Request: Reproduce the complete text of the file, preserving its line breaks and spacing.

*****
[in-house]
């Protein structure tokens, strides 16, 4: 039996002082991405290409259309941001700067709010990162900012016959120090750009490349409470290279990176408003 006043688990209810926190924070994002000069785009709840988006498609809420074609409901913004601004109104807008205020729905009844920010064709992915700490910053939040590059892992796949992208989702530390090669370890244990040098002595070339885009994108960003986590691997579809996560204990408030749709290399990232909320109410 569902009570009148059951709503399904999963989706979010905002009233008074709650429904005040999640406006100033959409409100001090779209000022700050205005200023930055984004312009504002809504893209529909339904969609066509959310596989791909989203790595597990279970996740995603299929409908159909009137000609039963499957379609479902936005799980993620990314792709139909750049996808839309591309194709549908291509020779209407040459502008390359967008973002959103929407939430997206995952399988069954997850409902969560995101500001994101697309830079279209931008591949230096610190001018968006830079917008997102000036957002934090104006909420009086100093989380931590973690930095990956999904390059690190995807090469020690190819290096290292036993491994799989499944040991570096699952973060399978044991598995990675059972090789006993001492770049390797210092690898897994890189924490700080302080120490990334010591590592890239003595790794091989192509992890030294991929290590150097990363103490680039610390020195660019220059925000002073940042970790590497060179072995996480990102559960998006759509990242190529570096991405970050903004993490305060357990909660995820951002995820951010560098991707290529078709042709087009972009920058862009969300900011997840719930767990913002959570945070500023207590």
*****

[in-house]
């Protein structure tokens, strides 16, 4: 039996002082991405290409259309941001700067709010990162900012016959120090750009490349409470290279990176408003 006043688990209810926190924070994002000069785009709840988006498609809420074609409901913004601004109104807008205020729905009844920010064709992915700490910053939040590059892992796949992208989702530390090669370890244990040098002595070339885009994108960003986590691997579809996560204990408030749709290399990232909320109410 569902009570009148059951709503399904999963989706979010905002009233008074709650429904005040999640406006100033959409409100001090779209000022700050205005200023930055984004312009504002809504893209529909339904969609066509959310596989791909989203790595597990279970996740995603299929409908159909009137000609039963499957379609479902936005799980993620990314792709139909750049996808839309591309194709549908291509020779209407040459502008390359967008973002959103929407939430997206995952399988069954997850409902969560995101500001994101697309830079279209931008591949230096610190001018968006830079917008997102000036957002934090104006909420009086100093989380931590973690930095990956999904390059690190995807090469020690190819290096290292036993491994799989499944040991570096699952973060399978044991598995990675059972090789006993001492770049390797210092690898897994890189924490700080302080120490990334010591590592890239003595790794091989192509992890030294991929290590150097990363103490680039610390020195660019220059925000002073940042970790590497060179072995996480990102559960998006759509990242190529570096991405970050903004993490305060357990909660995820951002995820951010560098991707290529078709042709087009972009920058862009969300900011997840719930767990913002959570945070500023207590």